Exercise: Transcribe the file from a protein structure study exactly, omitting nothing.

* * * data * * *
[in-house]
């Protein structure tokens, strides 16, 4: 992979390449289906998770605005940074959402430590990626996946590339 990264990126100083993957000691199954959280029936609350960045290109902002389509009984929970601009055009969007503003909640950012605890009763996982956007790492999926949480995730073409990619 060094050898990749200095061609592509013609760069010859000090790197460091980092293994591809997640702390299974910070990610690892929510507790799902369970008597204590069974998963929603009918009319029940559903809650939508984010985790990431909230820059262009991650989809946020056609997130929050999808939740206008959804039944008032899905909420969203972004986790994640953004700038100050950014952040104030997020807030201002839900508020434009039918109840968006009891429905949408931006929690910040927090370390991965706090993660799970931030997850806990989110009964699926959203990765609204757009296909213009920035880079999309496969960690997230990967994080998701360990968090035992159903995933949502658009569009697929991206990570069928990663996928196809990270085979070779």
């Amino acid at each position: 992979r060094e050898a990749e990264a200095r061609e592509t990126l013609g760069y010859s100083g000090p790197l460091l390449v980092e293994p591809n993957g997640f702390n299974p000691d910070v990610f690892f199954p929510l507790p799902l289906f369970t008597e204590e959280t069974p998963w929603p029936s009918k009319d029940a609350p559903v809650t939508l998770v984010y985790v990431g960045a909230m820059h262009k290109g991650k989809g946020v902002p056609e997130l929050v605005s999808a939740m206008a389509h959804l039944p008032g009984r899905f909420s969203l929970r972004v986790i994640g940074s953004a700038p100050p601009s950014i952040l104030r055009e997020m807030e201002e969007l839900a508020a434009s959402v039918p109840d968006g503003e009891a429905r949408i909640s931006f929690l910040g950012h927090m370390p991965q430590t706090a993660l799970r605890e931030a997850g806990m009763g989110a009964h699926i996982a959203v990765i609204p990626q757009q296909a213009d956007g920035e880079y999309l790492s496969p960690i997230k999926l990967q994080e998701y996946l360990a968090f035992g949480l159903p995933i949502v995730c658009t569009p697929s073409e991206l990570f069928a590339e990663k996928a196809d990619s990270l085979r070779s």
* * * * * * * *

[in-house]
């Protein structure tokens, strides 16, 4: 992979390449289906998770605005940074959402430590990626996946590339 990264990126100083993957000691199954959280029936609350960045290109902002389509009984929970601009055009969007503003909640950012605890009763996982956007790492999926949480995730073409990619 060094050898990749200095061609592509013609760069010859000090790197460091980092293994591809997640702390299974910070990610690892929510507790799902369970008597204590069974998963929603009918009319029940559903809650939508984010985790990431909230820059262009991650989809946020056609997130929050999808939740206008959804039944008032899905909420969203972004986790994640953004700038100050950014952040104030997020807030201002839900508020434009039918109840968006009891429905949408931006929690910040927090370390991965706090993660799970931030997850806990989110009964699926959203990765609204757009296909213009920035880079999309496969960690997230990967994080998701360990968090035992159903995933949502658009569009697929991206990570069928990663996928196809990270085979070779």
């Amino acid at each position: 992979r060094e050898a990749e990264a200095r061609e592509t990126l013609g760069y010859s100083g000090p790197l460091l390449v980092e293994p591809n993957g997640f702390n299974p000691d910070v990610f690892f199954p929510l507790p799902l289906f369970t008597e204590e959280t069974p998963w929603p029936s009918k009319d029940a609350p559903v809650t939508l998770v984010y985790v990431g960045a909230m820059h262009k290109g991650k989809g946020v902002p056609e997130l929050v605005s999808a939740m206008a389509h959804l039944p008032g009984r899905f909420s969203l929970r972004v986790i994640g940074s953004a700038p100050p601009s950014i952040l104030r055009e997020m807030e201002e969007l839900a508020a434009s959402v039918p109840d968006g503003e009891a429905r949408i909640s931006f929690l910040g950012h927090m370390p991965q430590t706090a993660l799970r605890e931030a997850g806990m009763g989110a009964h699926i996982a959203v990765i609204p990626q757009q296909a213009d956007g920035e880079y999309l790492s496969p960690i997230k999926l990967q994080e998701y996946l360990a968090f035992g949480l159903p995933i949502v995730c658009t569009p697929s073409e991206l990570f069928a590339e990663k996928a196809d990619s990270l085979r070779s």